The Uncomfortable Truth About American Wages lays out the problem of jobs and pay between the sexes in a straightforward manner:
"Job creation has rightly been the central economic issue of the last three years as the United States continues its recovery. But the problems with the job market are not entirely recent. The downturn also exacerbated longer-term challenges in the labor market that are driven by a variety of factors, including technological change, international trade and the decline of unions. Many of these forces have been around since the 19th century, but today, for what may be the first time in American history, we are failing to invest enough in our skills and productivity to stay ahead of these trends, and the impacts of this failure are reflected in the declining wages of many American workers.
Because the role of women in the labor force has changed strikingly over the last 40 years, the problem is most evident in trends in male earnings. And, in fact, there has been a lot of talk about the stagnating wages of American male workers. Using conventional methods of analysis, the data show that the median earnings for prime-age (25-64) working men have declined slightly from 1970 to 2010, falling by 4 percent after adjusting for inflation.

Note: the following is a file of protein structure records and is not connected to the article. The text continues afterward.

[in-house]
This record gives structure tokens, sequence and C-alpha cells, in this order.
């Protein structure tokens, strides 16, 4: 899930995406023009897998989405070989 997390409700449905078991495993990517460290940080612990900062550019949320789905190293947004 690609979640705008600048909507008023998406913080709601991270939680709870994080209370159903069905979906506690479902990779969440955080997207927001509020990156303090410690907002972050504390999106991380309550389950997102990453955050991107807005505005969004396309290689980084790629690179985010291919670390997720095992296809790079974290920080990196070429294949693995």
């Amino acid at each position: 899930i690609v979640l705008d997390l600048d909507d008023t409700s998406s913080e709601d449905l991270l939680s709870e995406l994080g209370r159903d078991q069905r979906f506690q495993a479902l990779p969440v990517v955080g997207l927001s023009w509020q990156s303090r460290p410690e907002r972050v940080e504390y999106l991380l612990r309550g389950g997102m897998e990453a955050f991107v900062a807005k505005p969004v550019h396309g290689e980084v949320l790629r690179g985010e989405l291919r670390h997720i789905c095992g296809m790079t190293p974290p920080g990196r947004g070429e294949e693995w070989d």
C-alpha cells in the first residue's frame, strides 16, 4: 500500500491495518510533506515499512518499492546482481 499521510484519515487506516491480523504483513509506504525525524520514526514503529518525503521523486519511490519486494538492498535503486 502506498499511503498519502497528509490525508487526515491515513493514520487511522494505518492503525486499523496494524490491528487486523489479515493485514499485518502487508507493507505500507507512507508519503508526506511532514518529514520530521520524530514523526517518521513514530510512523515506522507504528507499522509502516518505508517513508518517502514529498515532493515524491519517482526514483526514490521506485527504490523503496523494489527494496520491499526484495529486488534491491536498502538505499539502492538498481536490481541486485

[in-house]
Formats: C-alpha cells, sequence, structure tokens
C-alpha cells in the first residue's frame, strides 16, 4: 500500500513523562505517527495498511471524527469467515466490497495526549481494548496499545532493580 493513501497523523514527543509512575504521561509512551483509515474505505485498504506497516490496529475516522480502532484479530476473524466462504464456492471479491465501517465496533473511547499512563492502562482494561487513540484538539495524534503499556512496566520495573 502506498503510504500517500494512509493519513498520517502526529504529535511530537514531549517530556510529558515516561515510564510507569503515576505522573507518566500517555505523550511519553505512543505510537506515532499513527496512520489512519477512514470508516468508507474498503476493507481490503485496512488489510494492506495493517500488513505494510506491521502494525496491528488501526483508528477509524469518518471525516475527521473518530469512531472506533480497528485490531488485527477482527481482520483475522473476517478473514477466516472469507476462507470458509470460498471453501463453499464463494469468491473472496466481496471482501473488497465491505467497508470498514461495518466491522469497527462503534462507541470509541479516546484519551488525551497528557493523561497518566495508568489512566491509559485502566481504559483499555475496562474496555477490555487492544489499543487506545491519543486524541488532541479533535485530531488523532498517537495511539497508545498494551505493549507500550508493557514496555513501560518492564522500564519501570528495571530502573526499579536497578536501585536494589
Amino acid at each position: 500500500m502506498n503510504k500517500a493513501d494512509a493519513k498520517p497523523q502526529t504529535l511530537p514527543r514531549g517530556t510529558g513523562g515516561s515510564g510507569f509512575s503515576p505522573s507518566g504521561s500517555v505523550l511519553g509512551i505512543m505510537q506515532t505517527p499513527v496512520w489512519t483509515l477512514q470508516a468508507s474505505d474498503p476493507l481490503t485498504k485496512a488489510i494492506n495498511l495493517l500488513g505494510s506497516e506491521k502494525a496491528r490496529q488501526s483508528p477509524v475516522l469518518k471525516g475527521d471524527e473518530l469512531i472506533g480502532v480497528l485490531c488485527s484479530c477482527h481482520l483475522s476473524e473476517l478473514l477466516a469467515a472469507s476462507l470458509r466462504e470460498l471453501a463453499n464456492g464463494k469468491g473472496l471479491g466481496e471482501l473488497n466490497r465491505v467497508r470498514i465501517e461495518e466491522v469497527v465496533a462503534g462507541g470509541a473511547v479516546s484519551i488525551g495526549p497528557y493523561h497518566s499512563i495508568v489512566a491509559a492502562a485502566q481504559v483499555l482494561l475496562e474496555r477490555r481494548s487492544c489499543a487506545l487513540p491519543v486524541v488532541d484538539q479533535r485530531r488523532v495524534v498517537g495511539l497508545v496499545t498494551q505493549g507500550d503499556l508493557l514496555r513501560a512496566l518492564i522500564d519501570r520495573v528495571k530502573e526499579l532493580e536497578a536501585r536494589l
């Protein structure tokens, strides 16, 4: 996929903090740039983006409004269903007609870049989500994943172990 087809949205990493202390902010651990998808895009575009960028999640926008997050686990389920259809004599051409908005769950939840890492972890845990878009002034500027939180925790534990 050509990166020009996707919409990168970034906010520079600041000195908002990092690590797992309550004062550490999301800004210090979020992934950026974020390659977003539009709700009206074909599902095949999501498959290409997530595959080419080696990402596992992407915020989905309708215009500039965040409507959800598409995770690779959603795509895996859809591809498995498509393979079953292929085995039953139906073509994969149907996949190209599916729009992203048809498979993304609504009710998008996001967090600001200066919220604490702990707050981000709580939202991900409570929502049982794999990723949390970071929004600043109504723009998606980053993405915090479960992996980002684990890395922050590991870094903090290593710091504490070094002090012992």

This finding of stagnant wages is unsettling, but also quite misleading. For one thing, this statistic includes only men who have jobs. In 1970, 94 percent of prime-age men worked, but by 2010, that number was only 81 percent. The decline in employment has been accompanied by increases in incarceration rates, higher rates of enrollment in the Social Security Disability Insurance program and more Americans struggling to find work. Because those without jobs are excluded from conventional analyses of Americans’ earnings, the statistics we most commonly see — those that illustrate a trend of wage stagnation — present an overly optimistic picture of the middle class.
When we consider all working-age men, including those who are not working, the real earnings of the median male have actually declined by 19 percent since 1970. This means that the median man in 2010 earned as much as the median man did in 1964 — nearly a half century ago. Men with less education face an even bleaker picture; earnings for the median man with a high school diploma and no further schooling fell by 41 percent from 1970 to 2010.
Though these trends in earnings for American workers — men and women alike — are troubling and have many causes, the data do present some clear guidance for policy makers. Among the most robust findings in economics is that education reduces unemployment and increases earnings. But even with the remarkable capacity for education to produce growth, the rate of educational attainment in the United States has slowed, especially for men. The share of men 25 to 34 with a college degree, for example, has barely increased over the last 30 years. (The trends are much better for women.) The United States, once the world leader in educational attainment, has been surpassed by many countries.